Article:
5 Fresh Seder Dishes You’ll Want to Make All the Time

Amanda M. Rye

Another trip around the sun during Covid means another year of Zoom Seders. Whether virtual or in-person, a good Seder service can take a few hours with only ceremonial nibbles like matzo, haroseth, parsley and — get excited — a hard-boiled egg dipped in salt water. Hunger builds, but at least there’s wine.

The Seder meal that follows is culinarily a bit like Thanksgiving in that there are certain dishes, like matzo ball soup and gefilte fish, that are nonnegotiable. But there are other parts of the menu that can be tweaked, and what a good year to try something new and perhaps a bit more exciting than the usual.

Ground sumac, which is more widely available than ever, lends its pinkish tone and lemony tang to this roasted chicken. Citrus juices amplify the acidity in the assertive marinade, with dried apricots and green olives contributing their sweet and sour notes to a dish with real verve.

A whole roasted cauliflower is incredibly easy and delightfully showstopping. Here, the crucifer is cooked from start to finish in one pan: It’s first softened by oven-steaming, then roasted until browned on the outside. This is one of those vegetable dishes that easily serves as a main course for vegetarians or vegans. Go for a bright orange cauliflower if you can find one for a more vibrant effect. A bright, punchy cilantro and pistachio pesto slathered on top brings freshness and even more color.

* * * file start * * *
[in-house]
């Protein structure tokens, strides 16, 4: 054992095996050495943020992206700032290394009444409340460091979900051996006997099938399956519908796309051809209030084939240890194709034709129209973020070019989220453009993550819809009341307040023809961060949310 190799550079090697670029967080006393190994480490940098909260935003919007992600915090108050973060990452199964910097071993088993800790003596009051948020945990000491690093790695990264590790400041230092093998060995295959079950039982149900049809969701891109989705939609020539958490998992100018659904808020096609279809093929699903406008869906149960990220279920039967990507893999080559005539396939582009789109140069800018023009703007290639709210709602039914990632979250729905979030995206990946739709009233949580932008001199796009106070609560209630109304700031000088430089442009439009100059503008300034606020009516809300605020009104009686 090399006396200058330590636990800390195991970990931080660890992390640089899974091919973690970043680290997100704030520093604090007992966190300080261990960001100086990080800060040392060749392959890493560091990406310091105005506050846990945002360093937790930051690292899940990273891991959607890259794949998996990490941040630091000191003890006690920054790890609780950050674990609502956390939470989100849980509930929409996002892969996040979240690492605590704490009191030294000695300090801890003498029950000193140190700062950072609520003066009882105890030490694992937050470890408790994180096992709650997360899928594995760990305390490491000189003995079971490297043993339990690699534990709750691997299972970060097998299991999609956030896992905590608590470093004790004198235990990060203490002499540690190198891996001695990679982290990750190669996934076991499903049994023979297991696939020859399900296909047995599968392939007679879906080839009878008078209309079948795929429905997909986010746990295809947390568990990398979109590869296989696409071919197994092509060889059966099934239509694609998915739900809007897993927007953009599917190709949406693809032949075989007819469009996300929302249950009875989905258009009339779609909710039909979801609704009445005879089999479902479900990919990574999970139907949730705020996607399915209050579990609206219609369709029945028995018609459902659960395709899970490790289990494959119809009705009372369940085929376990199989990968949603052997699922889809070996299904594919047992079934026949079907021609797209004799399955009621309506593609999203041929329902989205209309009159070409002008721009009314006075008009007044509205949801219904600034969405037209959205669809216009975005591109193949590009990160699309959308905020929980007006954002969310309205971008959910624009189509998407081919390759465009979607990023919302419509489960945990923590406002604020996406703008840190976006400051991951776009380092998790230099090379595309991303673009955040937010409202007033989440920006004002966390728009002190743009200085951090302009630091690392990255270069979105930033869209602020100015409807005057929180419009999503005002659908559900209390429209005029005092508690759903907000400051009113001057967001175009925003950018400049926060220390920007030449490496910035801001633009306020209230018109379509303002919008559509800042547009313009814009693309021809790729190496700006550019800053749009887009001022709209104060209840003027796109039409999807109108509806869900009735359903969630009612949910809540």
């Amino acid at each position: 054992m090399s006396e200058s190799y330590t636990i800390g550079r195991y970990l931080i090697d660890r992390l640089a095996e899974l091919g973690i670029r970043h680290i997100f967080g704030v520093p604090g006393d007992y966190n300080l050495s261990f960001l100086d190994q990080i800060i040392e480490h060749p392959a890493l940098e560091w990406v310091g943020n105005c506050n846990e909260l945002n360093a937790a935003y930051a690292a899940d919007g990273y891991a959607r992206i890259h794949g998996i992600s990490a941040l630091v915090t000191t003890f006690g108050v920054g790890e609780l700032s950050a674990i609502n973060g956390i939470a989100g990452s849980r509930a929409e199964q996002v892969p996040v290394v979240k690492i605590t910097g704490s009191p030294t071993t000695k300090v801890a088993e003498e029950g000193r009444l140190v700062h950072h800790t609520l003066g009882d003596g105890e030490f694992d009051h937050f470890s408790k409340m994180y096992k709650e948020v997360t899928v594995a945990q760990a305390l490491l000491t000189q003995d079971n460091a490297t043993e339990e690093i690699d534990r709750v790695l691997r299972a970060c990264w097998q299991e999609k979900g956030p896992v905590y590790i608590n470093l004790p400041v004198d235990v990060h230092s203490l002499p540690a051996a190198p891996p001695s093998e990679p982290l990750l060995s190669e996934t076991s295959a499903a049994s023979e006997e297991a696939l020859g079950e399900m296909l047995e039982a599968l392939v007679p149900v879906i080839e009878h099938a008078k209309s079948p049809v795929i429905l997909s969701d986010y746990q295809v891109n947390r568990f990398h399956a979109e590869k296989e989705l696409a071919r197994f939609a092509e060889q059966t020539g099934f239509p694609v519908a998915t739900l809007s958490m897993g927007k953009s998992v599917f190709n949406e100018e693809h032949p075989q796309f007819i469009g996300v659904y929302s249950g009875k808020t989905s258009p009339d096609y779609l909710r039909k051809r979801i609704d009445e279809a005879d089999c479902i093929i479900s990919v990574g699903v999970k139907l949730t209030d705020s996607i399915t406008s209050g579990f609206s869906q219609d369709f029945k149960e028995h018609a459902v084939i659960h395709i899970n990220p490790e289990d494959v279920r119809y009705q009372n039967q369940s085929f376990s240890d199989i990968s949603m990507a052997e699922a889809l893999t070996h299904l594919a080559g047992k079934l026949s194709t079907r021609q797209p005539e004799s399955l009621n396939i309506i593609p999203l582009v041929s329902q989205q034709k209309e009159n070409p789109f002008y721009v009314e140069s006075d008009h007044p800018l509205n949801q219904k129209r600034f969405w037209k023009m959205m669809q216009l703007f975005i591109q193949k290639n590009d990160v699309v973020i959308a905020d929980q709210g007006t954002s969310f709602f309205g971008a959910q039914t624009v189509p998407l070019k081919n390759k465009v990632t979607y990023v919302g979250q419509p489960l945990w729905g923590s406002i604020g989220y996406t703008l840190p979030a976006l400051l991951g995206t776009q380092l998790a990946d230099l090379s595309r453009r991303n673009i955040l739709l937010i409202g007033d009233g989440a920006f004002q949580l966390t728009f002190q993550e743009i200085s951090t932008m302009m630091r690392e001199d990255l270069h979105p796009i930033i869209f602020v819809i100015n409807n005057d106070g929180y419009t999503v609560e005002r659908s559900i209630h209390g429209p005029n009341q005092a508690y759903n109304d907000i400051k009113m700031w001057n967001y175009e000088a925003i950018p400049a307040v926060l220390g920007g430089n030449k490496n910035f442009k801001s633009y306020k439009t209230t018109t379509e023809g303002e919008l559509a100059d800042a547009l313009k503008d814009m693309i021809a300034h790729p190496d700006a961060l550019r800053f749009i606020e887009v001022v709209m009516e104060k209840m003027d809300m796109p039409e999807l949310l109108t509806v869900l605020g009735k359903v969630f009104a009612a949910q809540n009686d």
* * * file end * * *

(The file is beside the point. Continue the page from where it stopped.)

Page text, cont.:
If you are a savory matzo brei person, you will adore this matzo frittata. And if you’re not familiar with matzo brei, consider this an introduction to the genre. In this recipe, a blend of eggs and matzo is packed with jammy caramelized onions and mushrooms, then crisped in a pan and cut into wedges. It reports for duty as a side dish, but provides plenty of leftovers that keep well for breakfasts and lunches.

Making tsimmes needn’t be a big fuss: This version evokes the spirit of the traditional fruit and vegetable casserole in a modern way requiring almost no prep work and very little time. Pop some halved sweet potatoes in the oven to roast and stir up a simple but lip-smacking glaze full of citrus, ginger, honey and prunes to pour over before serving.

After a big meal and when there are still rituals to perform, there isn’t much room, or even time, for dessert. It’s late — who wants to wash even more plates and forks? These perfect coconut macaroons, along with some strawberries and perhaps some Medjool dates, are dessert enough. They’re the ideal finger foods to eat while reclining with those you love.

If this were an ordinary Passover meal, with a large group, I would suggest a bottle of both white and red, because this meal will go with both. You might still want to do that, or pick one or the other, depending on which of these dishes you prepare. The cupboard of kosher wine options has expanded, but it still won’t contain obscurities, so these choices are mainstream. A white is best with the cauliflower dish, like a Mâconnais or unoaked chardonnay, or perhaps a Sancerre or restrained sauvignon blanc. The chicken would be great with either of these whites. You could also try a Beaujolais, a Loire cabernet franc or Bordeaux or a Crozes-Hermitage or St.-Joseph. I’d stick with the Sancerre for the matzo frittata. Manischewitz with dessert, for old times’ sake. ERIC ASIMOV

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